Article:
Here’s what Campbell did. Beginning around 1930, he broke his day into four four-hour periods, of which in three of the four-hour periods, he would be reading stories from all cultures and times. He studied Sanskrit, French, German, Japanese, Old French, Carl Jung, James Joyce, myths, and rites of passage. But mainly he read, hundreds and hundreds of stories, from ancient to modern. In the 1940’s, when he began to write about his decades of reading, you’d think he’d release “Campbell’s 101 Ways to Write a Story.” But he doesn’t. Instead he discovers the Monomyth. The Single Myth. The Lone Way. The One.
Where is the intake of breath, the dazed sense of awe and wonder? Let me repeat that. Campbell “analyzed the pattern of hero myths and stories from all ages and places…[and he uncovers] the ONE great myth that humans have told for centuries” (Clift and Clift 13). He finds in literature the equivalent of what scientists search for in the universe, The Theory of Everything, the one sentence that defines existence. To find that, Stephen Hawking writes in Brief History of Time , would be to know the mind of God. Campbell embarks on the mythic quest for The Chosen One—for the Grail—and the answer doesn’t elude his grasp. He succeeds.
Not a million ways. Not a hundred. Not a dozen. One. Campbell brings to light the embedded rites of storytelling. Consider the definition of ritual: “A solemn or religious ceremony consisting of a series of actions performed in a prescribed order.” Campbell founded “The Order of Storytelling.” Within this order, you have a story; without it, you have something else.
It’s not easy to believe Campbell—to take the leap of faith and belief in his Chosen One. But what if you did? Would it not erase some of your doubt? Would it not make sense of the chaos of the uncertain page, the unknown path of narrative? Would it not connect you to the writers and stories of all ages and places, past, present, and future? Campbell asks you to suspend your disbelief and open yourself up to the possibility that he has found something all writers hope to discover, a Holy Grail containing an elixir, the knowledge that will save them from some of the failure and waste all writers must go through. Imagine Campbell has discovered an ancient ritual, the religious rites connected to the mysteries of form and plot. Imagine every story reenacts the very first storytelling ritual. Imagine Campbell has discovered not how writers might structure a story, but how they must.
Here’s the monomyth mantra, also known as The Hero’s Journey: “separation—initiation—return” (30). Campbell refers to these as the nuclear unit of the monoymyth—what every story he read had in this precise order.
Here’s Campbell’s own summary of The Hero’s Journey, the one story: “A hero ventures forth from the world of common day into a region of supernatural wonder: fabulous forces are there encountered and a decisive victory is won: the hero comes back from this mysterious adventure with the power to bestow boons on his fellow man” (30).
This entry is the first in a series that looks at each of the sections in depth, with a focus on how Campbell’s structure—inciting incident, actions, outcome—might be adapted for writing (short) short fiction. Today, an introduction to the One Way to Tell A Story.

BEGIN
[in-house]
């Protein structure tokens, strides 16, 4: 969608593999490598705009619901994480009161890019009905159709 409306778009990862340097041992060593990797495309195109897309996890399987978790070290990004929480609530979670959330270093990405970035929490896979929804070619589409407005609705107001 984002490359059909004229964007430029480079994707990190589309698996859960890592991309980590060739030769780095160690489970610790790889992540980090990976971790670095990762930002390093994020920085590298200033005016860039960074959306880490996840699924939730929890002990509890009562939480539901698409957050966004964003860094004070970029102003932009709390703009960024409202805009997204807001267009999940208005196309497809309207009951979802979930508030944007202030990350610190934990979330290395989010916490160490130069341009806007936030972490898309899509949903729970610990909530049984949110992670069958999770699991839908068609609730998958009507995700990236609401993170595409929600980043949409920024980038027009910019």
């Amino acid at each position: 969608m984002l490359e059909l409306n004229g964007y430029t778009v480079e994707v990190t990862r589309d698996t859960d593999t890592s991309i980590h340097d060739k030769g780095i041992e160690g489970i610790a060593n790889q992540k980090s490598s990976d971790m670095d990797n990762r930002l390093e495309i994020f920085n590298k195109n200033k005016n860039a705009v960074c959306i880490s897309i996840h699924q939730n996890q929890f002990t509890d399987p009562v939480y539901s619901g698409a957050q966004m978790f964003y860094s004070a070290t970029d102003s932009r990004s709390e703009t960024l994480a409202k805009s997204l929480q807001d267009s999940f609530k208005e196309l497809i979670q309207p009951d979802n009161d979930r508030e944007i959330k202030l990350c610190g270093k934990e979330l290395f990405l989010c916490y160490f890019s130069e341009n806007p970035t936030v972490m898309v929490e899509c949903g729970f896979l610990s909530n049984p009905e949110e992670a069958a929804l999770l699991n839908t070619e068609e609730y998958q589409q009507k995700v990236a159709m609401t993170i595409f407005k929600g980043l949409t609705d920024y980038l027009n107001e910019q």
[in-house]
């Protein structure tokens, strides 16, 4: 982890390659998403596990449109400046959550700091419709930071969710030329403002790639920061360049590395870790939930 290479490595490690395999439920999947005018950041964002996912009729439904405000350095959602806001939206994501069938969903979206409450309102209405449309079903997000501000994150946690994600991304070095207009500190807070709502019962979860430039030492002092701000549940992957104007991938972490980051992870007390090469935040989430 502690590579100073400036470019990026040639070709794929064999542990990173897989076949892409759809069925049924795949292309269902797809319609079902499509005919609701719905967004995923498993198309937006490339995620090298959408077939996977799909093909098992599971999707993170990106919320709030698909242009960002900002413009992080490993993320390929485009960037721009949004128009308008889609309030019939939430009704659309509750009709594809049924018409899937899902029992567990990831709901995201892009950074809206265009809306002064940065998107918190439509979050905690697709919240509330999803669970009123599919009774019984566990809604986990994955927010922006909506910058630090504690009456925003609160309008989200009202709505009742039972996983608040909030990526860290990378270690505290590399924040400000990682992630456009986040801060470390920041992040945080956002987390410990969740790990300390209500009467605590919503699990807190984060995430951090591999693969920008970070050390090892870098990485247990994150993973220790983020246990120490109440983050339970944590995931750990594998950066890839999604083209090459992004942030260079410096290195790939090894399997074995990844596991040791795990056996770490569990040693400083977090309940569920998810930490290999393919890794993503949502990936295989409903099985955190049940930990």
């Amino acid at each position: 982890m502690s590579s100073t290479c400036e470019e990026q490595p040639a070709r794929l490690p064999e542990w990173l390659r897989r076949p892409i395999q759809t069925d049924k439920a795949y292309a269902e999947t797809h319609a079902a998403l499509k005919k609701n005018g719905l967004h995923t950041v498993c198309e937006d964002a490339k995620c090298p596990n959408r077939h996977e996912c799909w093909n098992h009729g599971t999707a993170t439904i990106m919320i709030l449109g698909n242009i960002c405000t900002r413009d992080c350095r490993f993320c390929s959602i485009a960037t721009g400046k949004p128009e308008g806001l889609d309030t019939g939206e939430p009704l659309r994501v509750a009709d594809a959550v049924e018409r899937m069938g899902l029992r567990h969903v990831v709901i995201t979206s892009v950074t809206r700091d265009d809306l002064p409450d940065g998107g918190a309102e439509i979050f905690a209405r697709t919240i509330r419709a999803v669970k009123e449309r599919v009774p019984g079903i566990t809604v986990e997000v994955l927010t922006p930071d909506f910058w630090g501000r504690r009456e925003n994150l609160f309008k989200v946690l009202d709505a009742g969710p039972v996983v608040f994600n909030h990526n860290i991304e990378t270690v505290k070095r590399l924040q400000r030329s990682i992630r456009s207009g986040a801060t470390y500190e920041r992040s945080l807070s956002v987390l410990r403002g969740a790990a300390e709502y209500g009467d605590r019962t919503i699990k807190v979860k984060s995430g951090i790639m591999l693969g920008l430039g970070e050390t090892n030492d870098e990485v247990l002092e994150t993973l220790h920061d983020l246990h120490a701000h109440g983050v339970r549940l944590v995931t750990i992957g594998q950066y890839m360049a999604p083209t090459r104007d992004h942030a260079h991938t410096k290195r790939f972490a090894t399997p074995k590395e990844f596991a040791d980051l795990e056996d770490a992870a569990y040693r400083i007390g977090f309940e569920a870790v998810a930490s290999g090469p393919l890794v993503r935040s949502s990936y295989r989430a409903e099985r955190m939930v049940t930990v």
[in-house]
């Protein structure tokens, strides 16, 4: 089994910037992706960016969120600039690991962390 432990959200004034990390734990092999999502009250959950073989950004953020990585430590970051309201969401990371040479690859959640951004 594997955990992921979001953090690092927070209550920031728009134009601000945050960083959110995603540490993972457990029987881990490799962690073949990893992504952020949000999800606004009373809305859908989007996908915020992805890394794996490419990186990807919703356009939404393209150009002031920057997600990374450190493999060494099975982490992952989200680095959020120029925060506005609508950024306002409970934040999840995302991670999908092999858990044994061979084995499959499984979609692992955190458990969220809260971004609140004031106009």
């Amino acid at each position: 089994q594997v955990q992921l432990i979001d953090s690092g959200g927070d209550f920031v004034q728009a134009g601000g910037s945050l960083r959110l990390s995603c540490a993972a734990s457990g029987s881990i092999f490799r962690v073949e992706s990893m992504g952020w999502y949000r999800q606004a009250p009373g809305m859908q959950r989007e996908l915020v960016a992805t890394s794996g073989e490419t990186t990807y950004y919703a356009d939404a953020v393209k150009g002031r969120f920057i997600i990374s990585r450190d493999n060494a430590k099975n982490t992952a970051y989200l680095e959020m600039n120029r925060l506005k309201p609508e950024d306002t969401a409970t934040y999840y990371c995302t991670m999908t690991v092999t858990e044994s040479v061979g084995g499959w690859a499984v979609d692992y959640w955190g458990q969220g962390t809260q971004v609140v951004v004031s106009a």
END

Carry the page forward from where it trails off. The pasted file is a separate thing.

FlashFiction.Net: Christopher Vogel, welcome to the site. Word is that your The Writers Journey: Mythic Structure for Writers is mandatory for Disney writers. (Maybe that explains all those dead parents?). How would you explain Campbell’s work with narrative structure that is commonly known as The Hero’s Journey?
Clift and Clift, who looked at how the monomyth appears in dreams, note that this monomythic “search for wisdom, for wholeness, for integration, has been reflected in the stories of every culture, for it is the story of the experience of human development” (18). The monomyth, then is not only a way of telling stories, it is a “redoing of one’s theology,” a “journey toward truth” (192). Myths, Karen Armstrong argues in her Short History of Myth, captured “an event which, in some sense, had happened once, but also happened all the time” (7). Stories can be told again and again because we keep forgetting the essential truths of, not only our time, but of all times. “Each of us has his private, unrecognized rudimentary, yet secretly potent pantheon of dream,” writes Campbell. “The latest incarnation of Oedipus, the continued romance of Beauty and the Beast, stand this afternoon on the corner of Forty-second Street and Fifth Avenue, waiting for the traffic light to change” (4). The monomyth is a way of revealing to our characters, our selves, and our readers what has become intolerable for all to face.
So, as we embark upon this journey together into the one way to structure narratives/stories, your job is easy. Just imagine it’s the only way stories can be told. And then leap to a computer and start typing. (And stay tuned for #2 in the series: The Inciting Incident!)
For Further Reading:
Armstrong, Karen. A Short History of Myth. New York: Canongate. 2005.
Campbell, Joseph. The Hero with a Thousand Faces. Princeton/Bolingen Paperback Third Printing Edition. New York: Princeton University Press. 1973.
Clift, Jean Dalby and Wallace B. Clift. The Hero Journey in Dreams. New York: Crossroads. 1988.